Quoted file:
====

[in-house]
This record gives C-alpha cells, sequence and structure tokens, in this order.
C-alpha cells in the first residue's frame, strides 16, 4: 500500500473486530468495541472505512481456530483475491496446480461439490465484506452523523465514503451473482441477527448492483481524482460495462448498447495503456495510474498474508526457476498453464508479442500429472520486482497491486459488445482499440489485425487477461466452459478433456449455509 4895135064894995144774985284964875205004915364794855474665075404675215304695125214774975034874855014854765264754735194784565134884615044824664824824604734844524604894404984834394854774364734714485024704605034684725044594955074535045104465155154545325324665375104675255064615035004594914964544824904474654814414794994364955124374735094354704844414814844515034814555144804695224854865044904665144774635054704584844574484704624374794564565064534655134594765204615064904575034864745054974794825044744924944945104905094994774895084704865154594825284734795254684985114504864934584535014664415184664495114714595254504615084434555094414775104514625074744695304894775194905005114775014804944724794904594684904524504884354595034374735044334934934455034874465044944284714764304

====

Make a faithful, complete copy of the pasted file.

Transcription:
[in-house]
This record gives C-alpha cells, sequence and structure tokens, in this order.
C-alpha cells in the first residue's frame, strides 16, 4: 500500500473486530468495541472505512481456530483475491496446480461439490465484506452523523465514503451473482441477527448492483481524482460495462448498447495503456495510474498474508526457476498453464508479442500429472520486482497491486459488445482499440489485425487477461466452459478433456449455509 4895135064894995144774985284964875205004915364794855474665075404675215304695125214774975034874855014854765264754735194784565134884615044824664824824604734844524604894404984834394854774364734714485024704605034684725044594955074535045104465155154545325324665375104675255064615035004594914964544824904474654814414794994364955124374735094354704844414814844515034814555144804695224854865044904665144774635054704584844574484704624374794564565064534655134594765204615064904575034864745054974794825044744924944945104905094994774895084704865154594825284734795254684985114504864934584535014664415184664495114714595254504615084434555094414775104514625074744695304894775194905005114775014804944724794904594684904524504884354595034374735044334934934455034874465044944284714764304